Saturday, July 29, 2017

Advances of small molecule targeting of kinases

Norbert Berndt, Rezaul M Karim, Ernst Schönbrunn

Current Opinion in Chemical Biology
Volume 39, August 2017, Pages 126–132

doi: 10.1016/j.cbpa.2017.06.015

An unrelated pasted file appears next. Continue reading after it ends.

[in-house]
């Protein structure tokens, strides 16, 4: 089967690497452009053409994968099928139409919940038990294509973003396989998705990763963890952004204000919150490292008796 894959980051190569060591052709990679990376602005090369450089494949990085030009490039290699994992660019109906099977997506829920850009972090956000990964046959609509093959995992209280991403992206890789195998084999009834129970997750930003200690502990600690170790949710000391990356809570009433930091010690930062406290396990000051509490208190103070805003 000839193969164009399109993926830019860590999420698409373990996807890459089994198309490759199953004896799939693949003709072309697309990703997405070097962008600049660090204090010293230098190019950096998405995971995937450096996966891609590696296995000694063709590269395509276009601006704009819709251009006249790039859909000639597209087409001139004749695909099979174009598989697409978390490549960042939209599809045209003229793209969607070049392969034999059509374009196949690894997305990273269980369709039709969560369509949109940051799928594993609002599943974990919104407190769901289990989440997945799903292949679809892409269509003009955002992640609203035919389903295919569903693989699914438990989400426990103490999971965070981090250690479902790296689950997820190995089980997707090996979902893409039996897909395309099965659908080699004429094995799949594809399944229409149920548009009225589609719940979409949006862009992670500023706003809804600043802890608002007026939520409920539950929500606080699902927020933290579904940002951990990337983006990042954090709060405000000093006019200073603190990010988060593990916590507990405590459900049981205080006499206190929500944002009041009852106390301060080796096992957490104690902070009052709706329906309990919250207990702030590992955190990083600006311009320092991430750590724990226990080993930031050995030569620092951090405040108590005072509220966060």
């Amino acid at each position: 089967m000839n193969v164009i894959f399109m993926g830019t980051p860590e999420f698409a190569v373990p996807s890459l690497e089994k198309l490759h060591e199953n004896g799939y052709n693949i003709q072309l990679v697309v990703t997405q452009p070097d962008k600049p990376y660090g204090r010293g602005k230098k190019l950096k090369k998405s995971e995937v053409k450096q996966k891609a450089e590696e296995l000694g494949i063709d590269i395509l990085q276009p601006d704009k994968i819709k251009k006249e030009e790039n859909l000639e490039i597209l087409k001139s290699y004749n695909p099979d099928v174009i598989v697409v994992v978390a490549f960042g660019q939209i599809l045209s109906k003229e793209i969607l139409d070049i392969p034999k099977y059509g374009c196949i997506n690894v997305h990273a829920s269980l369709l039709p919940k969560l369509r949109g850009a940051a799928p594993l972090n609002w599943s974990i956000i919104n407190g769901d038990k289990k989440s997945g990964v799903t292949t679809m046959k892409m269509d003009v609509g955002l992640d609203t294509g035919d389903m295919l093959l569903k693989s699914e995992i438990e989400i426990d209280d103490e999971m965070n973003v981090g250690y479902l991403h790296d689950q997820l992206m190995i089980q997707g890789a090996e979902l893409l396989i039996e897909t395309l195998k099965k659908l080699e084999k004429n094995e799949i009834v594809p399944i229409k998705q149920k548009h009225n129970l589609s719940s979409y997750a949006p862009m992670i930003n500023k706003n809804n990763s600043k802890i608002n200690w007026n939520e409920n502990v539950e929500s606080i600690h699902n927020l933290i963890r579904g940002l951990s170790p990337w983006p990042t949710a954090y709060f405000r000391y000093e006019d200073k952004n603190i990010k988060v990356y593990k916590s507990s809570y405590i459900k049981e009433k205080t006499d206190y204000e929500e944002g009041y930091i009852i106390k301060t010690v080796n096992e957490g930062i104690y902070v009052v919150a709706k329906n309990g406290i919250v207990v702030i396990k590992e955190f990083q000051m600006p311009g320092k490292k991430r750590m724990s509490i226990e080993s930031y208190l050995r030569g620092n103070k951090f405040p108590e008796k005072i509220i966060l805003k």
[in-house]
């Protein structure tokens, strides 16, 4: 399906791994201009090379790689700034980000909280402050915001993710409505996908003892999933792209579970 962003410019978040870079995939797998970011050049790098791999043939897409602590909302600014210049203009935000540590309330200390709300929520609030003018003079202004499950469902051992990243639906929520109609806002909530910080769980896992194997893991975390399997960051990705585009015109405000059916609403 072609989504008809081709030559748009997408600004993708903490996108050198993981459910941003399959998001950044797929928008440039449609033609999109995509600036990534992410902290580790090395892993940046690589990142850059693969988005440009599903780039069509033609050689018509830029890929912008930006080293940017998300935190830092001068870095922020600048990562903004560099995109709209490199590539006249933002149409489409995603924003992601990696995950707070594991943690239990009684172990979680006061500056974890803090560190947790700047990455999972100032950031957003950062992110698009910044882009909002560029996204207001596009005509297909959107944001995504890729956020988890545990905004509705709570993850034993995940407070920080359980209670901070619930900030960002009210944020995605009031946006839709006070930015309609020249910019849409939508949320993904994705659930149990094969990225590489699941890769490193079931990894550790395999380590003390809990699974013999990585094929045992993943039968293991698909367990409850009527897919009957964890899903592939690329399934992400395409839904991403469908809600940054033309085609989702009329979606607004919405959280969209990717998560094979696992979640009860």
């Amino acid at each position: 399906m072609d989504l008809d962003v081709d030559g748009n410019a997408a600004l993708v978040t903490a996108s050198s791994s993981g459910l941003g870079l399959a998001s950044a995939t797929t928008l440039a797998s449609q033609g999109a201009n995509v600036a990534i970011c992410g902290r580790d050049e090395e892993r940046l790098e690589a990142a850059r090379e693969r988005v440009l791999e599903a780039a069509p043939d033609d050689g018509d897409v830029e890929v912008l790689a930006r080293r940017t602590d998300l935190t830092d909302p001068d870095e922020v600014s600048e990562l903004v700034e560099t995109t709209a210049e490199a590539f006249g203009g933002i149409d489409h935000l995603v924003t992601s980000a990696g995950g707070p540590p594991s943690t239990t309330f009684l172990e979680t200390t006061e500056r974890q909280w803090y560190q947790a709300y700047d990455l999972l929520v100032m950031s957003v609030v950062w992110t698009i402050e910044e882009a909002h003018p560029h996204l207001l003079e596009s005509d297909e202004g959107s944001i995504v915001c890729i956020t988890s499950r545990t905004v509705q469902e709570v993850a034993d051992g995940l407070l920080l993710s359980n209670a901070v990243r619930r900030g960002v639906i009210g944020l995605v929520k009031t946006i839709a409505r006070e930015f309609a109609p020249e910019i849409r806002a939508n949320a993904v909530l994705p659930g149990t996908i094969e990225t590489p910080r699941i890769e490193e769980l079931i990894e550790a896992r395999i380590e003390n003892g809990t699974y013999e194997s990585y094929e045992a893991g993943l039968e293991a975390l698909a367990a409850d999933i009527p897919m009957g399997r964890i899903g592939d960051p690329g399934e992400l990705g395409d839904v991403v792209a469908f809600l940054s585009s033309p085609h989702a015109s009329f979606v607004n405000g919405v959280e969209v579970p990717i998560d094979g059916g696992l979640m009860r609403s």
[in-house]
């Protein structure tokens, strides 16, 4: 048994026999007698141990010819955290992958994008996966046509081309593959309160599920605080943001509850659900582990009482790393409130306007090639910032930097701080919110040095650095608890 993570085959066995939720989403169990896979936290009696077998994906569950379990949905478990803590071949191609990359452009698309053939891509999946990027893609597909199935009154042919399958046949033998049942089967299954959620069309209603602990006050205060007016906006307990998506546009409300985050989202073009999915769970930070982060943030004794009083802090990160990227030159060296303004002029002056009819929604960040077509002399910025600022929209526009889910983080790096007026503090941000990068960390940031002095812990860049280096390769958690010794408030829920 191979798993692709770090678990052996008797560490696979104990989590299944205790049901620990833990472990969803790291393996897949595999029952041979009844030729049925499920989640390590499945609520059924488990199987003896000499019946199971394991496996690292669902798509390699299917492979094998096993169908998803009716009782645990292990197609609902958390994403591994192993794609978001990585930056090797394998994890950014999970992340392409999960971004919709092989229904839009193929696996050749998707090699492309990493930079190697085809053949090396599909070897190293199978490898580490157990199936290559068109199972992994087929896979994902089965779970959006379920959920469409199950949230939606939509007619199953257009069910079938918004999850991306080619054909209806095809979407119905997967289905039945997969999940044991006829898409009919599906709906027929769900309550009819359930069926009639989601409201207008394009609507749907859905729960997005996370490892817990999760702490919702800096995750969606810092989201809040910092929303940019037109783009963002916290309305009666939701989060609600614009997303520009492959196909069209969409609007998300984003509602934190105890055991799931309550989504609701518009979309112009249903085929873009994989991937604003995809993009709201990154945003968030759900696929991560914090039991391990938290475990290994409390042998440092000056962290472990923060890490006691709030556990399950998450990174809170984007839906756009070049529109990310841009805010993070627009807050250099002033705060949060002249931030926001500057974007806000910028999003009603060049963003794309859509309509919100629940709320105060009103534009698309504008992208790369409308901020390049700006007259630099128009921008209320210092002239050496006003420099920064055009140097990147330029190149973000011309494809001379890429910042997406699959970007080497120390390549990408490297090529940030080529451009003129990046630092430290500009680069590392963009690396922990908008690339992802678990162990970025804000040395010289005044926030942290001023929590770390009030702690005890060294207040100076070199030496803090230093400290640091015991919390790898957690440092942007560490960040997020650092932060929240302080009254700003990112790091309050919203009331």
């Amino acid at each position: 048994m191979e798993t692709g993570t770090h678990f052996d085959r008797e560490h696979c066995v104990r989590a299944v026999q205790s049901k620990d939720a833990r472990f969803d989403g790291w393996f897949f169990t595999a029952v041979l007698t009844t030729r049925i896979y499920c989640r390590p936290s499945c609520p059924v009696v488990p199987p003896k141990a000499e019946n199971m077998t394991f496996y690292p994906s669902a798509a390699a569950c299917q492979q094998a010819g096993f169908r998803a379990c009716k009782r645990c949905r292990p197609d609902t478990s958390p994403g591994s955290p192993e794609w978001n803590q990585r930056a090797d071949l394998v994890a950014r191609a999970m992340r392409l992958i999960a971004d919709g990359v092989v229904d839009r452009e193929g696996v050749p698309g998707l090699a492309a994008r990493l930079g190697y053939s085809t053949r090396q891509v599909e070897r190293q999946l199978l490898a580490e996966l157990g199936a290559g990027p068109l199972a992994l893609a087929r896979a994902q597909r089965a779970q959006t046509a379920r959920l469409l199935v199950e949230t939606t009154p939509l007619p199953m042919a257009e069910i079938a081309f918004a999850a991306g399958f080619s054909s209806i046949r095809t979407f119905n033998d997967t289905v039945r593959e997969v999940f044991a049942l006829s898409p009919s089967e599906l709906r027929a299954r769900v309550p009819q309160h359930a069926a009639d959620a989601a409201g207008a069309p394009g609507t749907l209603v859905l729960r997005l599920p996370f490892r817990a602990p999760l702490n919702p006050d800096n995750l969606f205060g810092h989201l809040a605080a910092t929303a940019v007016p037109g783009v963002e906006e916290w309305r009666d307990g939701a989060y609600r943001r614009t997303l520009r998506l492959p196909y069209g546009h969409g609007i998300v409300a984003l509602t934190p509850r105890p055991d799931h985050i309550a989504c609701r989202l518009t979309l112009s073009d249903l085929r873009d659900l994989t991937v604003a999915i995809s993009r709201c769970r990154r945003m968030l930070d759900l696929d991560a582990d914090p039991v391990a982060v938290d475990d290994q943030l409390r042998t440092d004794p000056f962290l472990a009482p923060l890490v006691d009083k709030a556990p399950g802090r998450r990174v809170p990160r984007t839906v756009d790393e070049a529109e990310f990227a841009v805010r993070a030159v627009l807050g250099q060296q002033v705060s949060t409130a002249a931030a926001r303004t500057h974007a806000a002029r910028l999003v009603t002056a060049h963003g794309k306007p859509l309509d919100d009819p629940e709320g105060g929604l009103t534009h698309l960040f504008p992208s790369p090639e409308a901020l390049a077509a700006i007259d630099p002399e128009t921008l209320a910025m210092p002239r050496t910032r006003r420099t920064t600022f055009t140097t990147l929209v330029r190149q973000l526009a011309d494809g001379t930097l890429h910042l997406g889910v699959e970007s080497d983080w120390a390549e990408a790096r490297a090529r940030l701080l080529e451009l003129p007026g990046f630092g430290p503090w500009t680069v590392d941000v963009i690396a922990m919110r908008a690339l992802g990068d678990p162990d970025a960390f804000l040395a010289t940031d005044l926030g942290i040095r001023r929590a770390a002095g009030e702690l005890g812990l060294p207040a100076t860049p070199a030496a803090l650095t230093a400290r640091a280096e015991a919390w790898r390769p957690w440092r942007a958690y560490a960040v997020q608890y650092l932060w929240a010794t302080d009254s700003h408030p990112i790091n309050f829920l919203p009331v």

Reversible protein phosphorylation regulates virtually all aspects of life in the cell. As a result, dysregulation of protein kinases, the enzymes responsible for transferring phosphate groups from ATP to proteins, are often the cause or consequence of many human diseases including cancer. Almost three dozen protein kinase inhibitors (PKIs) have been approved for clinical applications since 1995, the vast majority of them for the treatment of cancer. According to the NCI, there are more than 100 types of cancer. However, FDA-approved PKIs only target 14 of them. Importantly, of the more than 500 protein kinases encoded by the human genome, only 22 are targets for currently approved PKIs, suggesting that the reservoir of PKIs still has room to grow significantly. In this short review we will discuss the most recent advances, challenges, and alternatives to currently adopted strategies in this burgeoning field.

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